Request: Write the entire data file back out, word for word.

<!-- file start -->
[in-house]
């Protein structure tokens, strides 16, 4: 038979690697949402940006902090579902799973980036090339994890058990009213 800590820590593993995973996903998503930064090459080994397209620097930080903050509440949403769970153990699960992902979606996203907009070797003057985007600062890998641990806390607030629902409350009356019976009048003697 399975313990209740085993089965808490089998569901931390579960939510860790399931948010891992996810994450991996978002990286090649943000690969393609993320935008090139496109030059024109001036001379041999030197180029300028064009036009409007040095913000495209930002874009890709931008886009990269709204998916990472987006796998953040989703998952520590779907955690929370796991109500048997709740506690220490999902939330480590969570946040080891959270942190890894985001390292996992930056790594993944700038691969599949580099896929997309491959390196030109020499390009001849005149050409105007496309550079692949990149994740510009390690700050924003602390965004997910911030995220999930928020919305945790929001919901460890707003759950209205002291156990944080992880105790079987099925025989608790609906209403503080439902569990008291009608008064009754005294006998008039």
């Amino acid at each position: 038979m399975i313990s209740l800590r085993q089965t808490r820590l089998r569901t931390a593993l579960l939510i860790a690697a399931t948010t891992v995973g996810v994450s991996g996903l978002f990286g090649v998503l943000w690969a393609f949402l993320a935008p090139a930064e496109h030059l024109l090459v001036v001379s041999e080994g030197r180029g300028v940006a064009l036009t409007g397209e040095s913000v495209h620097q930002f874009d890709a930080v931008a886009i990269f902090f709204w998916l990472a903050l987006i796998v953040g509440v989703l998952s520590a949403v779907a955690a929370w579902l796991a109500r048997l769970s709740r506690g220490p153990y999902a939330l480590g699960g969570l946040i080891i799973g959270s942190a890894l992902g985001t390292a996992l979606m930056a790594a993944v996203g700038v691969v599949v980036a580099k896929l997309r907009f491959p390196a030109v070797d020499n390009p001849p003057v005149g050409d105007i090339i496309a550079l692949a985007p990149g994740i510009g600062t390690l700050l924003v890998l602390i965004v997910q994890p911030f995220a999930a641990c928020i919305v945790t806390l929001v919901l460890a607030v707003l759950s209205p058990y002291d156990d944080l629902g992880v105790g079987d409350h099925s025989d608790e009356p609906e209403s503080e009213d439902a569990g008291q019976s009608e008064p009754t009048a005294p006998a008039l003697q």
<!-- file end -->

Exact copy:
[in-house]
């Protein structure tokens, strides 16, 4: 038979690697949402940006902090579902799973980036090339994890058990009213 800590820590593993995973996903998503930064090459080994397209620097930080903050509440949403769970153990699960992902979606996203907009070797003057985007600062890998641990806390607030629902409350009356019976009048003697 399975313990209740085993089965808490089998569901931390579960939510860790399931948010891992996810994450991996978002990286090649943000690969393609993320935008090139496109030059024109001036001379041999030197180029300028064009036009409007040095913000495209930002874009890709931008886009990269709204998916990472987006796998953040989703998952520590779907955690929370796991109500048997709740506690220490999902939330480590969570946040080891959270942190890894985001390292996992930056790594993944700038691969599949580099896929997309491959390196030109020499390009001849005149050409105007496309550079692949990149994740510009390690700050924003602390965004997910911030995220999930928020919305945790929001919901460890707003759950209205002291156990944080992880105790079987099925025989608790609906209403503080439902569990008291009608008064009754005294006998008039």
């Amino acid at each position: 038979m399975i313990s209740l800590r085993q089965t808490r820590l089998r569901t931390a593993l579960l939510i860790a690697a399931t948010t891992v995973g996810v994450s991996g996903l978002f990286g090649v998503l943000w690969a393609f949402l993320a935008p090139a930064e496109h030059l024109l090459v001036v001379s041999e080994g030197r180029g300028v940006a064009l036009t409007g397209e040095s913000v495209h620097q930002f874009d890709a930080v931008a886009i990269f902090f709204w998916l990472a903050l987006i796998v953040g509440v989703l998952s520590a949403v779907a955690a929370w579902l796991a109500r048997l769970s709740r506690g220490p153990y999902a939330l480590g699960g969570l946040i080891i799973g959270s942190a890894l992902g985001t390292a996992l979606m930056a790594a993944v996203g700038v691969v599949v980036a580099k896929l997309r907009f491959p390196a030109v070797d020499n390009p001849p003057v005149g050409d105007i090339i496309a550079l692949a985007p990149g994740i510009g600062t390690l700050l924003v890998l602390i965004v997910q994890p911030f995220a999930a641990c928020i919305v945790t806390l929001v919901l460890a607030v707003l759950s209205p058990y002291d156990d944080l629902g992880v105790g079987d409350h099925s025989d608790e009356p609906e209403s503080e009213d439902a569990g008291q019976s009608e008064p009754t009048a005294p006998a008039l003697q």